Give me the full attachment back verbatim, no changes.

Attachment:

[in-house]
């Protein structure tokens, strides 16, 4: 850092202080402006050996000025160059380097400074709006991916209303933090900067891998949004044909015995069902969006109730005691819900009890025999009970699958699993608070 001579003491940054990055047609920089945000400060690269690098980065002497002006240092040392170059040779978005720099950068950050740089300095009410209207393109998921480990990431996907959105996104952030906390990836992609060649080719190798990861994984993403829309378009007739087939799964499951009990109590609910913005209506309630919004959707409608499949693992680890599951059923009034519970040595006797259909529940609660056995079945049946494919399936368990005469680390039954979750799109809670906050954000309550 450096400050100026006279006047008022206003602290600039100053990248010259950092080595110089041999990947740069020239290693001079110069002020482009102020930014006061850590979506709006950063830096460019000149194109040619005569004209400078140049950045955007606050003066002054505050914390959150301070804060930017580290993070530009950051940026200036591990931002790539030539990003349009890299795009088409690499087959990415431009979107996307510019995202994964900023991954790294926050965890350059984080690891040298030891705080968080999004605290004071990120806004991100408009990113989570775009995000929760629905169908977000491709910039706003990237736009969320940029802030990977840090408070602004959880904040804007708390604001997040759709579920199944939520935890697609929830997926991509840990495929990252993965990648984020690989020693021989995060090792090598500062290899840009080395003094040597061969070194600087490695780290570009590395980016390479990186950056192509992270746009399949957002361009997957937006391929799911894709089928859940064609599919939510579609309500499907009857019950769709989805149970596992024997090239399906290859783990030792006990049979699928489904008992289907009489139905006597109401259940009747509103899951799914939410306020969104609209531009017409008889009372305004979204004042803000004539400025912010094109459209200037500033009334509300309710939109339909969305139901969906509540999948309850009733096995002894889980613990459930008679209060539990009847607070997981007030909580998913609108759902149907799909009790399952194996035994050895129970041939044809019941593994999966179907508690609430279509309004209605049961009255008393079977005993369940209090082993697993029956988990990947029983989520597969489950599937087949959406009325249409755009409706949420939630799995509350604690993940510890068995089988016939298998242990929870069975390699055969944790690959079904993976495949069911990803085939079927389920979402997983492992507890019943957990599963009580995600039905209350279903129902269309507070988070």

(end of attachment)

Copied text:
[in-house]
């Protein structure tokens, strides 16, 4: 850092202080402006050996000025160059380097400074709006991916209303933090900067891998949004044909015995069902969006109730005691819900009890025999009970699958699993608070 001579003491940054990055047609920089945000400060690269690098980065002497002006240092040392170059040779978005720099950068950050740089300095009410209207393109998921480990990431996907959105996104952030906390990836992609060649080719190798990861994984993403829309378009007739087939799964499951009990109590609910913005209506309630919004959707409608499949693992680890599951059923009034519970040595006797259909529940609660056995079945049946494919399936368990005469680390039954979750799109809670906050954000309550 450096400050100026006279006047008022206003602290600039100053990248010259950092080595110089041999990947740069020239290693001079110069002020482009102020930014006061850590979506709006950063830096460019000149194109040619005569004209400078140049950045955007606050003066002054505050914390959150301070804060930017580290993070530009950051940026200036591990931002790539030539990003349009890299795009088409690499087959990415431009979107996307510019995202994964900023991954790294926050965890350059984080690891040298030891705080968080999004605290004071990120806004991100408009990113989570775009995000929760629905169908977000491709910039706003990237736009969320940029802030990977840090408070602004959880904040804007708390604001997040759709579920199944939520935890697609929830997926991509840990495929990252993965990648984020690989020693021989995060090792090598500062290899840009080395003094040597061969070194600087490695780290570009590395980016390479990186950056192509992270746009399949957002361009997957937006391929799911894709089928859940064609599919939510579609309500499907009857019950769709989805149970596992024997090239399906290859783990030792006990049979699928489904008992289907009489139905006597109401259940009747509103899951799914939410306020969104609209531009017409008889009372305004979204004042803000004539400025912010094109459209200037500033009334509300309710939109339909969305139901969906509540999948309850009733096995002894889980613990459930008679209060539990009847607070997981007030909580998913609108759902149907799909009790399952194996035994050895129970041939044809019941593994999966179907508690609430279509309004209605049961009255008393079977005993369940209090082993697993029956988990990947029983989520597969489950599937087949959406009325249409755009409706949420939630799995509350604690993940510890068995089988016939298998242990929870069975390699055969944790690959079904993976495949069911990803085939079927389920979402997983492992507890019943957990599963009580995600039905209350279903129902269309507070988070």